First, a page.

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Exodus Assistant Sales Manager Brendan Phelan recently visited the fascinating country of Venezuelaon Exodus trip ‘The Lost World & Angel Falls’ a comprehensive circuit taking in the huge contrasts of Venezuela, including the Andes, Angel Falls and the wide plains of Los Llanos.

Exploring Venezuela

They were called the Crystal Jacuzzis and it was probably the strangest bath I had ever had. Lined with smooth sparkling quartz and filled with sun-warmed water, I floated on my back and watched a pair of eagles circling high above, watching us.

Strange vegetation and bizarre rock formations were barely visible out of the corner of my eye. Conan Doyle’s strange images came back to me, of ape-men, pterodactyls with leathery wings and “horrible toads of an incredible bulk”.

Angel FallsAngel Falls

If this is the Lost World, I mused idly as water lapped against my ears, I could do without being found for a while. Considering we were on top of a 3000m mountain in a remote national park in the corner of Venezuela, there was every chance this would happen.


The Grand Savannah

The Grand Savannah lies on the border with Guyana and Brazil, in the far south-east of the country. The size of Belgium, it is one of the most spectacular untouched wildernesses in the world. 

It had taken five days to get here from Caracas, far north on the distant Caribbean coast. The long drive down through the open plains had given us our first glimpse of the giant table mountains, or tepuys, which characterise this huge empty land.

Rising like menacing shadows on the horizon, they slowly grew larger the closer we approached, their flat tops hidden behind voluminous cloudbanks. Our 4WDs bounced through rivers, over rapids and waterfalls, speeding through remote Indian villages until we finally reached the gateway to this exceptional area.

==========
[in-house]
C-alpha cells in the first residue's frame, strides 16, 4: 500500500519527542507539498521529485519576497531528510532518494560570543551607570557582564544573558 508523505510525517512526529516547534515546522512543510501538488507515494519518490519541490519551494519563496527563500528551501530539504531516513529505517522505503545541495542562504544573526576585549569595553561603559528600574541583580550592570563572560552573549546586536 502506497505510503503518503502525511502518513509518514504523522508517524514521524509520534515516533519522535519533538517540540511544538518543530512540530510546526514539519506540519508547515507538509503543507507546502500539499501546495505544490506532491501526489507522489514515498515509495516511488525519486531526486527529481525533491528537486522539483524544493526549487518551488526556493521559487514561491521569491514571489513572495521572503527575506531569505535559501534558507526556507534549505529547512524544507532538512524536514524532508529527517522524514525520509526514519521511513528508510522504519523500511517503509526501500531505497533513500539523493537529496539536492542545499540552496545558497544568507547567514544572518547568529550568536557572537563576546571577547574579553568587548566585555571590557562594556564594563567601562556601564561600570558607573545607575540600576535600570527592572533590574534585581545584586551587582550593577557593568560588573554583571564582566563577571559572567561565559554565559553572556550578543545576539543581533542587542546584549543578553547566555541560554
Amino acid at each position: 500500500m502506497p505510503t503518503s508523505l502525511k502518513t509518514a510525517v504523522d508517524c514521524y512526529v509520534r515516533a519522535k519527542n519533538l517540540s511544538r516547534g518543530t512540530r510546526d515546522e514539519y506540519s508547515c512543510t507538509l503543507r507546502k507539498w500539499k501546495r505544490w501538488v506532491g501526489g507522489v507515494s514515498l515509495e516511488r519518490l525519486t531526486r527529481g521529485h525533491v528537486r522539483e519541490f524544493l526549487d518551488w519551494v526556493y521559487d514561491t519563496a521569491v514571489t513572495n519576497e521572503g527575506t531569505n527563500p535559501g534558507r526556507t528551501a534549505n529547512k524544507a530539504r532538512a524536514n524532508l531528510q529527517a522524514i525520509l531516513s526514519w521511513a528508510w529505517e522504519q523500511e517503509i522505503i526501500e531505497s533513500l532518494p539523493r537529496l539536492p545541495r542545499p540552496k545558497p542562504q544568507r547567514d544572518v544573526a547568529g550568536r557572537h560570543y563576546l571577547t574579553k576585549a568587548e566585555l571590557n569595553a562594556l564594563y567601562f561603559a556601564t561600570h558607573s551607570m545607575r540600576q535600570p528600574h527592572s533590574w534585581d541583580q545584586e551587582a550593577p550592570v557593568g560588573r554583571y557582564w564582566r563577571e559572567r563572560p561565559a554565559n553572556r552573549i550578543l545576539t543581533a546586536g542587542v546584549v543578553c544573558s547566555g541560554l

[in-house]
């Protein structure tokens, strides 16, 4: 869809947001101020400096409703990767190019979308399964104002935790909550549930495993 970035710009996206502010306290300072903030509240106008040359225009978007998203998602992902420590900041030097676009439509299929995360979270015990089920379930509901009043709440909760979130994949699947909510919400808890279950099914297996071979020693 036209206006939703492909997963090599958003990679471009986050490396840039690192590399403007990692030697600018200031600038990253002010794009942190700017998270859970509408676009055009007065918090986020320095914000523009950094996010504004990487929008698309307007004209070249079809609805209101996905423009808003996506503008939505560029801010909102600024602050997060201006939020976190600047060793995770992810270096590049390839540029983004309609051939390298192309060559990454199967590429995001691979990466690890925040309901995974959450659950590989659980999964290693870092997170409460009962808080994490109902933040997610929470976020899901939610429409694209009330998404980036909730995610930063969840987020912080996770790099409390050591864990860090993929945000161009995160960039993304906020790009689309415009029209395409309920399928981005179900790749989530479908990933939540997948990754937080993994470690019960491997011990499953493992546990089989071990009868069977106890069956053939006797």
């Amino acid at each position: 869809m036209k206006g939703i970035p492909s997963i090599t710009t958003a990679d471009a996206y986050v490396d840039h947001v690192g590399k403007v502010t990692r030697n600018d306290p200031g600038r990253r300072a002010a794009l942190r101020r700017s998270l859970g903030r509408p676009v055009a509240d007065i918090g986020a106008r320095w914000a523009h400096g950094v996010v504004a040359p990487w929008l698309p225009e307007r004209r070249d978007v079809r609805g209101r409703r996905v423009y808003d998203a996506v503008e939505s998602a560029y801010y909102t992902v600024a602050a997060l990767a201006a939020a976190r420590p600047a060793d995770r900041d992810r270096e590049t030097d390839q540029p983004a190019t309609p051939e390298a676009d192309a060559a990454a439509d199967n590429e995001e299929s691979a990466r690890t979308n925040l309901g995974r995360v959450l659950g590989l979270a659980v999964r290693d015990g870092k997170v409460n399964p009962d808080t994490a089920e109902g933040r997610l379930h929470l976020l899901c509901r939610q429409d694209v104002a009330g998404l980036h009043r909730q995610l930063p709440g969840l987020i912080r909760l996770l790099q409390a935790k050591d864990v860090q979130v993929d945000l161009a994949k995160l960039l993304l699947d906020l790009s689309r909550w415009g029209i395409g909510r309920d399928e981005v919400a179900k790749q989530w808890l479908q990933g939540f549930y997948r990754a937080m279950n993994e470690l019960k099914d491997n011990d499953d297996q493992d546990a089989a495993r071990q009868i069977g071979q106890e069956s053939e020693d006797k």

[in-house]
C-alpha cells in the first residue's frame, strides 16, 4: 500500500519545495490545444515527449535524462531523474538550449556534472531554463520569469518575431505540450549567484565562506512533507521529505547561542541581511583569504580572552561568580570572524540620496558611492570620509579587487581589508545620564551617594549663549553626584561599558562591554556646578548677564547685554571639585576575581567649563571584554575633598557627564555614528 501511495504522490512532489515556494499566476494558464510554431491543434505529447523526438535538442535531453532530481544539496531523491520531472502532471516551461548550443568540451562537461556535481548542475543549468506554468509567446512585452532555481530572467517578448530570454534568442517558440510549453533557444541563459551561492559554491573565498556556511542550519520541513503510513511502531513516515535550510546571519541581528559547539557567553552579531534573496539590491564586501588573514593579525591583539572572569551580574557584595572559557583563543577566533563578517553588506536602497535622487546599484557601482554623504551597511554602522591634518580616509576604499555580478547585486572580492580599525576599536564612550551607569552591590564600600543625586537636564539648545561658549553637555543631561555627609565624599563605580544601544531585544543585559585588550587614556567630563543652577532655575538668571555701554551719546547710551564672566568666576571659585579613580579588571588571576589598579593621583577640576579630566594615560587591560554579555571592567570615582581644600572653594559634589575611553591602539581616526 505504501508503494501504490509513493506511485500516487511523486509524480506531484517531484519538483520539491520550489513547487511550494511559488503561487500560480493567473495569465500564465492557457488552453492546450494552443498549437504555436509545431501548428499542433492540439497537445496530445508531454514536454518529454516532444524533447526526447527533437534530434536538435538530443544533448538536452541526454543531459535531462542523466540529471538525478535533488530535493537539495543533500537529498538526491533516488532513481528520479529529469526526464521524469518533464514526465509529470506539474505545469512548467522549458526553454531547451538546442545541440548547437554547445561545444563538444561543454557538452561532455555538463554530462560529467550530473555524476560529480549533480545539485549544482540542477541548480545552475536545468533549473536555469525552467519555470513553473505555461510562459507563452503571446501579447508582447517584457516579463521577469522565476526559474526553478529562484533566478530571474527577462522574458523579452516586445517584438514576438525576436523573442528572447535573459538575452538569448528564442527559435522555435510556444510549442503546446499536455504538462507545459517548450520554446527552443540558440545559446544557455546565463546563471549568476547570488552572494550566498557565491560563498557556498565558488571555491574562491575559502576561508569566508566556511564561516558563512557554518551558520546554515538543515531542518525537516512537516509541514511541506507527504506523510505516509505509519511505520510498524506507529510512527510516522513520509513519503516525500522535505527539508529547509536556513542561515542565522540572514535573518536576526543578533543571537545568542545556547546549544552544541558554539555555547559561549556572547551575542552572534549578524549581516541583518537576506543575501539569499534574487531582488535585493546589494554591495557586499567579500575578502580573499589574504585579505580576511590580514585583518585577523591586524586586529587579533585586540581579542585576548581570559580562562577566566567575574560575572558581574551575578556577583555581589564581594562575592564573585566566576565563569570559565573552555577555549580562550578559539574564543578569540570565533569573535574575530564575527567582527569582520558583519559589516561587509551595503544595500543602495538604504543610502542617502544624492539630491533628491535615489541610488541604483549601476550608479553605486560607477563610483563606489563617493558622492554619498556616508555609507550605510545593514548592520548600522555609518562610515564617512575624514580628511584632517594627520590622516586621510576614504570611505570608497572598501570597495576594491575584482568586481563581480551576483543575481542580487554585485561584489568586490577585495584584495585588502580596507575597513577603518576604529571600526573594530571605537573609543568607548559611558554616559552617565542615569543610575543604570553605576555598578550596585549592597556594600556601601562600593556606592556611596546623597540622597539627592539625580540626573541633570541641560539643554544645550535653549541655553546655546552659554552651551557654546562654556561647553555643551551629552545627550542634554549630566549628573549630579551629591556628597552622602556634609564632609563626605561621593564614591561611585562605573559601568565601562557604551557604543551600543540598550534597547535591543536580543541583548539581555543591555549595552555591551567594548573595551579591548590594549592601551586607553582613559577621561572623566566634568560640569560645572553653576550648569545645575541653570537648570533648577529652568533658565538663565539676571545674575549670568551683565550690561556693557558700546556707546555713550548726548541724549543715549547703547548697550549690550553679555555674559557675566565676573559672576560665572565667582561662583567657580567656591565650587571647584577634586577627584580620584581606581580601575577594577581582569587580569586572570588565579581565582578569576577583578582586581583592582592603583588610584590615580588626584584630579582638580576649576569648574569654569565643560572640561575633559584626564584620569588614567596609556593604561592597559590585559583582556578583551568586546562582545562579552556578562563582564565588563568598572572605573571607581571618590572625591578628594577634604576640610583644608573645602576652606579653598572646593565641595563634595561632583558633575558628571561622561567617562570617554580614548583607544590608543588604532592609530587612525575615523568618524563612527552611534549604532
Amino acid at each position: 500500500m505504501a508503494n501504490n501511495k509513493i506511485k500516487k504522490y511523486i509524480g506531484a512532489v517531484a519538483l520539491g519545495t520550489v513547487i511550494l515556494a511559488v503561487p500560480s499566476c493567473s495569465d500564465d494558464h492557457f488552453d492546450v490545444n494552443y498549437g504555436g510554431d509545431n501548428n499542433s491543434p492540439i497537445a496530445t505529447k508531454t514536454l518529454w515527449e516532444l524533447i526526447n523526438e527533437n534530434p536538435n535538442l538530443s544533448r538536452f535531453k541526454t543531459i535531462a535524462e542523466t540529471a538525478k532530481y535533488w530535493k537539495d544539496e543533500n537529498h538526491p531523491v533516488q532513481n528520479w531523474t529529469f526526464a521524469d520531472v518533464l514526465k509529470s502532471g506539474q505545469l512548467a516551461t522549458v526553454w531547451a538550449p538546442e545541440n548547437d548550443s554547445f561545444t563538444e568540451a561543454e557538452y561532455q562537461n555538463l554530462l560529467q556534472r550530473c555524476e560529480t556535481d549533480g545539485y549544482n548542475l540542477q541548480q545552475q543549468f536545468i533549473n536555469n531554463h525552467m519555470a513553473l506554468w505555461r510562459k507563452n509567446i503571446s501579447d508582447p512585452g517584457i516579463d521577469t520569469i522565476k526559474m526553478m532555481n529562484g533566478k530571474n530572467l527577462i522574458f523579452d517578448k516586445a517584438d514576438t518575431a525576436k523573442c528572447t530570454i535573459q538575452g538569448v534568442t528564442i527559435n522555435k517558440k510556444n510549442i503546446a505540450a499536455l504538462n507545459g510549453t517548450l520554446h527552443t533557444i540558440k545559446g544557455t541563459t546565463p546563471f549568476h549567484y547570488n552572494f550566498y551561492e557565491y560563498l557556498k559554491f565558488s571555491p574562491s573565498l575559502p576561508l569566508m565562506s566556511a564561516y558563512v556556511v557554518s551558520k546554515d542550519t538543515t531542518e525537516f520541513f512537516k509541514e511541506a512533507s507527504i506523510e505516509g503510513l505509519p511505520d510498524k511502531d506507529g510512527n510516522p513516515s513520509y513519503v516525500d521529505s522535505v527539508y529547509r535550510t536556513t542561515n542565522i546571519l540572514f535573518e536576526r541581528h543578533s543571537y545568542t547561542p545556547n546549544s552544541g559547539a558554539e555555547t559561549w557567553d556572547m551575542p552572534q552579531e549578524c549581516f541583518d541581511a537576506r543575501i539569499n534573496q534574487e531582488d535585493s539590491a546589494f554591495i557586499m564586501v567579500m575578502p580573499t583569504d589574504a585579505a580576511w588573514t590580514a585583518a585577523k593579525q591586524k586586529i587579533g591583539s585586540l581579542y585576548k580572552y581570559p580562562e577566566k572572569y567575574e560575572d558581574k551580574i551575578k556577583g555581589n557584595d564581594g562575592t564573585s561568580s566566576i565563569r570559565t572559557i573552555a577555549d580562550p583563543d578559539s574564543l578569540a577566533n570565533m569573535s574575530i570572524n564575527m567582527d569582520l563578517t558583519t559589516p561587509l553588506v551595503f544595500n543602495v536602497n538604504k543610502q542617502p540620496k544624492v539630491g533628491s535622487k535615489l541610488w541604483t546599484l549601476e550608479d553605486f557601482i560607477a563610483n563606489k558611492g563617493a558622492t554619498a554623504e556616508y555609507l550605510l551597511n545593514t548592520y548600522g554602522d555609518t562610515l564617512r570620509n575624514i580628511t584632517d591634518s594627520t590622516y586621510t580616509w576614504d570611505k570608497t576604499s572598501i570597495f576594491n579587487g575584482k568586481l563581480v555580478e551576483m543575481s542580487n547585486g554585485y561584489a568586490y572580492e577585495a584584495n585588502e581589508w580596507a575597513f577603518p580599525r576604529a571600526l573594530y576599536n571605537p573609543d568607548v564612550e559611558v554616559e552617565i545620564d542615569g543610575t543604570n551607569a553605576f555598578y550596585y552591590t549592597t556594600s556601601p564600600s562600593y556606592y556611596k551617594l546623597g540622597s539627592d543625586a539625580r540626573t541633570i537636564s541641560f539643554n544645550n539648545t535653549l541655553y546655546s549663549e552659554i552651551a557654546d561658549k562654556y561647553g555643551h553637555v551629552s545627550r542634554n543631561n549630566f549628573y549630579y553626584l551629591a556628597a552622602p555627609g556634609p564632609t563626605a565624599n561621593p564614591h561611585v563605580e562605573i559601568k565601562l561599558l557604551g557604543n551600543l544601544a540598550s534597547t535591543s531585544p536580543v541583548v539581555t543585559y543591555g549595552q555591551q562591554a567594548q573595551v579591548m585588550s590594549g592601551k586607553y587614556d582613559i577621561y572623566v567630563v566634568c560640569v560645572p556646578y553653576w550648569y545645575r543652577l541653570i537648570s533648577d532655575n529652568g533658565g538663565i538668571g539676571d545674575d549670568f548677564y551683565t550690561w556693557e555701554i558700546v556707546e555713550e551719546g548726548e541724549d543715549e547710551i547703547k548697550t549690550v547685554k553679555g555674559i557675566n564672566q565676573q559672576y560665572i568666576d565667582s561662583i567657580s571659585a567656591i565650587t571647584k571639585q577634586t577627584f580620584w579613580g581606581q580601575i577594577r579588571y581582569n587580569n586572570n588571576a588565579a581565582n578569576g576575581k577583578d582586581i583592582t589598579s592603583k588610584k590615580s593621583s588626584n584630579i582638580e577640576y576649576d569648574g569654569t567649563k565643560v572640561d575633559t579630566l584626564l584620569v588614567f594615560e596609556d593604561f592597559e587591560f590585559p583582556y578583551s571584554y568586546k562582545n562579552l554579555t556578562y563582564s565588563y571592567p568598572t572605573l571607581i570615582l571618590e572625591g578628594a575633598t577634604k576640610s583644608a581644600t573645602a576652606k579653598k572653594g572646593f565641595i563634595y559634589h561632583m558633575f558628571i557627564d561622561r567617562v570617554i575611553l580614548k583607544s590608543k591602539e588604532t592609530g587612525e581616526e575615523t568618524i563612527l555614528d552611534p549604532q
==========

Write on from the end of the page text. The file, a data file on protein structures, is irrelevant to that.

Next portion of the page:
The twin tepuys of Kukenan and Roraima stared at us from twenty kilometres away, the deep blue sky clearly silhouetting them. The next two days trek took us to the base of Roraima, whose towering summit was the objective of our time here.

Rising early the next morning, we began ascending against the sheer wall of the mountain, giant dragonflies brushing past our faces and thick black lines of bullet ants scaling the giant prehistoric ferns on either side of us.

The ascent took us through ancient rainforest, filled with a huge variety of sweet-smelling orchids as delicate as glass, primitive cacti and lush dripping trees. Waterfalls soaked us, falling from 700m above, and you began to feel this was somewhere just a little bit different.

wildlife in the andesWildlife in the Andes

Our hearts beat faster as we approached the summit, more from anticipation than effort. Cresting the final ridge was never going to disappoint. Stretching as far as it was possible to see, gnarled black rock twisted itself into strange hills and silhouettes, the almost flat top of Roraima rolled towards the horizon until spilling over the sheer cliff edges in the distance.

Small brown birds hopped around our feet, unafraid and curious. We made camp a further hour in, tents pitched deep in a cave to protect against the elements and only metres from the cliff edge.

That night we watched the moon move across the starlit sky, illuminating the tiny red roof of the base camp 1000m below. This was Conan Doyle’s Lost World, supposedly peppered with dinosaurs and ape-men, playground of Professor Challenger and Lord Roxton.

Lunch at the Crystal Jacuzzis was part of our second day exploring this fascinating environment, and not even close to being the only highlight.

We spent days exploring the strange rocky landscape, walking through valleys made of quartz, passing under giant black rocks balanced precariously on the edge of precipices and discovering dark lakes filled with tiny jet black frogs.

It was strange when, two days later, we had to descend again. As we made our way gingerly down through the rainforest, picking our way over twisted roots, the temperature began to rise slowly, the humidity creeping up again as our shirts stuck to our backs once more.

By the time we had made our way back to our camp at Tek river, Roraima was once more a dark giant on the horizon, the secrets of its cloud- hidden world invisible once more.

To find out more about South America, browse our trips below.